56. Maloof, M., Duric, Z., Michalski, R., & Rosenfeld, A. (1996). Recognizing blasting caps in X-ray images. In Proceedings of the Image Understanding Workshop (pp. 1257–1261). San Francisco, CA: Morgan Kaufmann.Google Scholar
  57. Maloof, M., Langley, P., Binford, T., & Nevatia, R. (1998). Generalizing over aspect and location for rooftop detection. In Proceedings of the Fourth IEEE Workshop on Applications of Computer Vision (pp. 194–199). Los Alamitos, CA: IEEE Press.Google Scholar
  58. Maloof, M., Langley, P., Binford, T., & Sage, S. (1998). Learning to detect rooftops in overhead imagery. Technical Report No. 98-1. Palo Alto, CA: Institute for the Study of Learning and Expertise.Google Scholar
  59. Maloof, M., Langley, P., Sage, S., & Binford, T. (1997). Learning to detect rooftops in aerial images. In Proceedings of the Image Understanding Workshop (pp. 835–845). San Francisco, CA: Morgan Kaufmann.Google Scholar
  60. Maloof, M., & Michalski, R. (1997). Learning symbolic descriptions of shape for object recognition in X-ray images. Expert Systems with Applications, 12, 11–20.Google Scholar
  61. Metz, C. (1978). Basic principles of ROC analysis. Seminars in Nuclear Medicine, VIII:4, 283–298.Google Scholar
  62. Metz, C. (1989). Some practical issues of experimental design and data analysis in radiological ROC studies. Investigative Radiology, 24, 234–245.Google Scholar
  63. Michalski, R., Mozetic, I., Hong, J., & Lavrac, H. (1986). The multi-purpose incremental learning system AQ15 and its testing application to three medical domains. In Proceedings of the Fifth National Conference on Artificial Intelligence (pp. 1041–1045). Menlo Park, CA: AAAI Press.Google Scholar
  64. Miller, D., & Uyar, H. (1997). A mixture of experts classifier with learning based on both labeled and unlabeled data. In M. Mozer, M. Jordan, & T. Petsche (Eds.), Advances in Neural Information Processing Systems (Vol. 9). Cambridge, MA: MIT Press.Google Scholar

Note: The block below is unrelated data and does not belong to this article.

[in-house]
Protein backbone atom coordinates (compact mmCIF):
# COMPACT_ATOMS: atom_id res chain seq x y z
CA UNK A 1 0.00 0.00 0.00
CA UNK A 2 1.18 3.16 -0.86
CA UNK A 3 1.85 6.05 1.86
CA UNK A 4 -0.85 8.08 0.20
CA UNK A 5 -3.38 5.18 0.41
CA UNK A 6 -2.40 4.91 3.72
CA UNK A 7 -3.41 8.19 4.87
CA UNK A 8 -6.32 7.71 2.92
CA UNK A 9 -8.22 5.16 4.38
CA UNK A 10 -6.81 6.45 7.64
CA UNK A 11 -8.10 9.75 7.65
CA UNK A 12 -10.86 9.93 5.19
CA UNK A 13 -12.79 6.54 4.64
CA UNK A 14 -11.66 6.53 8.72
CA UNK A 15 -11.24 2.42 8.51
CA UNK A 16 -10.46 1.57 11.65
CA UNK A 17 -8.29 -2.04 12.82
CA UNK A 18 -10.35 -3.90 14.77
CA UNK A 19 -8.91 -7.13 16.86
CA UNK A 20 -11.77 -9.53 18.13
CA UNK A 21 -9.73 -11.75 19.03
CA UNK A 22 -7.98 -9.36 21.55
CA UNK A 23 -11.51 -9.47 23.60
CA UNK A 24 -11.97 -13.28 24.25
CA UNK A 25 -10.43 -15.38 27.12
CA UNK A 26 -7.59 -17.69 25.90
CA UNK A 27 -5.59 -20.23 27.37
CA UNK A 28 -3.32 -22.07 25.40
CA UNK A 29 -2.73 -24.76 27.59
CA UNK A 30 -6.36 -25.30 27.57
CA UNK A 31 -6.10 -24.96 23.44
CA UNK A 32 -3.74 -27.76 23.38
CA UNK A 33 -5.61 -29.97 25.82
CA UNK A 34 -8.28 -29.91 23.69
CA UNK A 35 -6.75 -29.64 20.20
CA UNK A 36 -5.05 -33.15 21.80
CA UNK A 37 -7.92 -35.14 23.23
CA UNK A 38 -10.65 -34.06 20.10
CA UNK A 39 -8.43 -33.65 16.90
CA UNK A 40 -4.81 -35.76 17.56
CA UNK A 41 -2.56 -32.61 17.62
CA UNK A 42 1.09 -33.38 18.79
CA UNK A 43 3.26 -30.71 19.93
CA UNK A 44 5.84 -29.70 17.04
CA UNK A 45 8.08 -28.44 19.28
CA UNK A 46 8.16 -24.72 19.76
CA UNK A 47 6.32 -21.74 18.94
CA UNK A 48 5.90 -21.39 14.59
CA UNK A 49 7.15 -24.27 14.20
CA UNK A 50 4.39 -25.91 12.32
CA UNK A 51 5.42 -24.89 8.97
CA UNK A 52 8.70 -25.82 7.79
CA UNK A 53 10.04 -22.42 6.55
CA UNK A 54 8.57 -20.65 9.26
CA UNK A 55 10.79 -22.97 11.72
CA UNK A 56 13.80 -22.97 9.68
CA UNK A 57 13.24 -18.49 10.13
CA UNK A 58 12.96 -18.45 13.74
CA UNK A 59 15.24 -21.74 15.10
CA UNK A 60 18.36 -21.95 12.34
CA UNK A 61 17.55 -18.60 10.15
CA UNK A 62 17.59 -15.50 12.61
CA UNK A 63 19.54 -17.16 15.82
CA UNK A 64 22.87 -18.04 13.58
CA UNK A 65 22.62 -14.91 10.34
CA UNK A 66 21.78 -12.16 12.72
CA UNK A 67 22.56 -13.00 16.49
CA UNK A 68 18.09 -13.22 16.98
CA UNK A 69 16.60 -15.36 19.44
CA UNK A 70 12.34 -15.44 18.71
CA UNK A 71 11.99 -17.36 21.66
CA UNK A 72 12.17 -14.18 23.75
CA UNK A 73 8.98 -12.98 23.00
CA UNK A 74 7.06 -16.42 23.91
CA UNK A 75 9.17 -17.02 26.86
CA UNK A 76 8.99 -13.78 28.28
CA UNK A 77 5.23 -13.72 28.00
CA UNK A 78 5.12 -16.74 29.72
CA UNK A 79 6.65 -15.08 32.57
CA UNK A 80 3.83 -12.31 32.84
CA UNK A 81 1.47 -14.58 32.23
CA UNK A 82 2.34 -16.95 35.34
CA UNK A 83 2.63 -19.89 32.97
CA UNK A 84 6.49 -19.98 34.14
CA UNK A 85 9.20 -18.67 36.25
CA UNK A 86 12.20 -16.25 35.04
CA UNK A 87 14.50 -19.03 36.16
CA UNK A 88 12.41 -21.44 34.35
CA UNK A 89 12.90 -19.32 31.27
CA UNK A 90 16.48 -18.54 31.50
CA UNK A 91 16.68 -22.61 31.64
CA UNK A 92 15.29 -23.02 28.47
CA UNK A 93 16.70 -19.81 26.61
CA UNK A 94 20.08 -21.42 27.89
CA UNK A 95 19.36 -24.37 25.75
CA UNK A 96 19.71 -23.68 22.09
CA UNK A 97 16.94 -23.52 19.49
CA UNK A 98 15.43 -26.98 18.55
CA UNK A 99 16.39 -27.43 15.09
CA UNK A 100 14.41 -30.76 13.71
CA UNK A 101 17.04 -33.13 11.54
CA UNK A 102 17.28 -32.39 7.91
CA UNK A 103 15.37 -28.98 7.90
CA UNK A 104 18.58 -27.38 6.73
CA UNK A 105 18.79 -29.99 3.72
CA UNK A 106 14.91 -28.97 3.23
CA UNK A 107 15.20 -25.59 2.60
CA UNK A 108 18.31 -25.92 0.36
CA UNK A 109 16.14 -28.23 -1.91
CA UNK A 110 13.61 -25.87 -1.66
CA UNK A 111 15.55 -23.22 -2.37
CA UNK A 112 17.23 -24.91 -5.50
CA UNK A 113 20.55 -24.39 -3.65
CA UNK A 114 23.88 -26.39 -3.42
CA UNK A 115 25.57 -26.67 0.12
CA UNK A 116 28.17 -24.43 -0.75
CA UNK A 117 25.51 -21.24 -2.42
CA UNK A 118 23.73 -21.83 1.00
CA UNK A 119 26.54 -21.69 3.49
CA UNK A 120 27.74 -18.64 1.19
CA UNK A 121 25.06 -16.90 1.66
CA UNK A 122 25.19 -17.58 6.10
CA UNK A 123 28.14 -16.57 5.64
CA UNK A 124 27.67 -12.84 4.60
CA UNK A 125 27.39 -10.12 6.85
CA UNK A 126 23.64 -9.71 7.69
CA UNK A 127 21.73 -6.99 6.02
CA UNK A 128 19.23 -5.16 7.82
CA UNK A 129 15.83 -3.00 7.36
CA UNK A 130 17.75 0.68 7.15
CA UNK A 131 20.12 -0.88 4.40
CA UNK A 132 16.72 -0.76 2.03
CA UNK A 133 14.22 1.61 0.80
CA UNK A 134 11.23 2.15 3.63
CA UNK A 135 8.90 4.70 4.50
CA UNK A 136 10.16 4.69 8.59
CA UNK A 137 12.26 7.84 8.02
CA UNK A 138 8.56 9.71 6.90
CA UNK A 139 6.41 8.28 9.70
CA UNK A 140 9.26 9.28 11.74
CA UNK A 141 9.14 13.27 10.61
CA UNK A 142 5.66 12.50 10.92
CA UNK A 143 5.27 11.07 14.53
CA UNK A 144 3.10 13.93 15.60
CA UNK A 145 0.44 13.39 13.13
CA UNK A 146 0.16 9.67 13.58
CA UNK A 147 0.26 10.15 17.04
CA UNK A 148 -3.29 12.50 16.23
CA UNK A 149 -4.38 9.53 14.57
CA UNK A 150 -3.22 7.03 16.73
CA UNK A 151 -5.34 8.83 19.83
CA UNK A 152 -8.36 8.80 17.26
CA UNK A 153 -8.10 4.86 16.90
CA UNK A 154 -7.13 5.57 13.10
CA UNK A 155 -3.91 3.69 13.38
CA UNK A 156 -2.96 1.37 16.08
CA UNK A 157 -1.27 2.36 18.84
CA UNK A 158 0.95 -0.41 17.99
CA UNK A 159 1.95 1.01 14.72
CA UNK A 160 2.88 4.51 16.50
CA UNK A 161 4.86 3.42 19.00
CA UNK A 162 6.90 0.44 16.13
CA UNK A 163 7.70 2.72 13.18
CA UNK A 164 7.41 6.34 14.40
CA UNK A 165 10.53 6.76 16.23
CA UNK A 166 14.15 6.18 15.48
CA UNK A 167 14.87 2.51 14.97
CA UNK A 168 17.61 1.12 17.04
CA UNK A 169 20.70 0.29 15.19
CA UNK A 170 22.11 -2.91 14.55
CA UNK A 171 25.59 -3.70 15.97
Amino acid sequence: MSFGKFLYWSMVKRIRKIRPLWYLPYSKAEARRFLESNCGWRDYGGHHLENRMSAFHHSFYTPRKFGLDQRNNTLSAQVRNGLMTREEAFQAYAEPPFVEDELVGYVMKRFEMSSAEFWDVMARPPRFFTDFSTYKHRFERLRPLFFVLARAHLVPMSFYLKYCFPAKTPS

65. Mohan, R., & Nevatia, R. (1989). Using perceptual organization to extract 3-D structures. IEEE Transactions on Pattern Analysis and Machine Intelligence, 11, 1121–1139.Google Scholar
  66. Mossman, D. (1999). Three-way ROCs. Medical Decision Making, 19, 78–89.Google Scholar
  67. Nayar, S., & Poggio, T. (Eds.). (1996). Early Visual Learning. New York, NY: Oxford University Press.Google Scholar
  68. Noronha, S., & Nevatia, R. (1997). Detection and description of buildings from multiple aerial images. In Proceedings of the IEEE Conference on Computer Vision and Pattern Recognition (pp. 588–594). Los Alamitos, CA: IEEE Press.Google Scholar
  69. Osuna, E., Freund, R., & Girosi, F. (1997). Training Support Vector Machines: An application to face detection. In Proceedings of the IEEE Conference on Computer Vision and Pattern Recognition (pp. 130–136). Los Alamitos, CA: IEEE Press.Google Scholar
  70. Pazzani, M., Merz, C., Murphy, P., Ali, K., Hume, T., & Brunk, C. (1994). Reducing misclassification costs. In Proceedings of the Eleventh International Conference on Machine Learning (pp. 217–225). San Francisco, CA: Morgan Kaufmann.Google Scholar
  71. Pomerleau, D. (1996). Neural network vision for robot driving. In S. Nayar, & T. Poggio (Eds.), Early visual learning (pp. 161–181). New York, NY: Oxford University Press.Google Scholar
  72. Pope, A., & Lowe, D. (1996). Learning probabilistic appearance models for object recognition. In S. Nayar, & T. Poggio (Eds.), Early Visual Learning (pp. 67–97). New York, NY: Oxford University Press.Google Scholar
  73. Pope, A., & Lowe, D. (2000). Probabilistic models of appearance for 3-D object recognition. International Journal of Computer Vision, 40, 149–167.Google Scholar
  74. Provan, G., Langley, P., & Binford, T. (1996). Probabilistic learning of three-dimensional object models. In Proceedings of the Image Understanding Workshop (pp. 1403–1413). San Francisco, CA: Morgan Kaufmann.Google Scholar
  75. Provost, F., & Fawcett,T. (1997). Analysis and visualization of classifier performance: Comparison under imprecise class and cost distributions. In Proceedings of the Third International Conference on Knowledge Discovery and Data Mining (pp. 43–48). Menlo Park, CA: AAAI Press.Google Scholar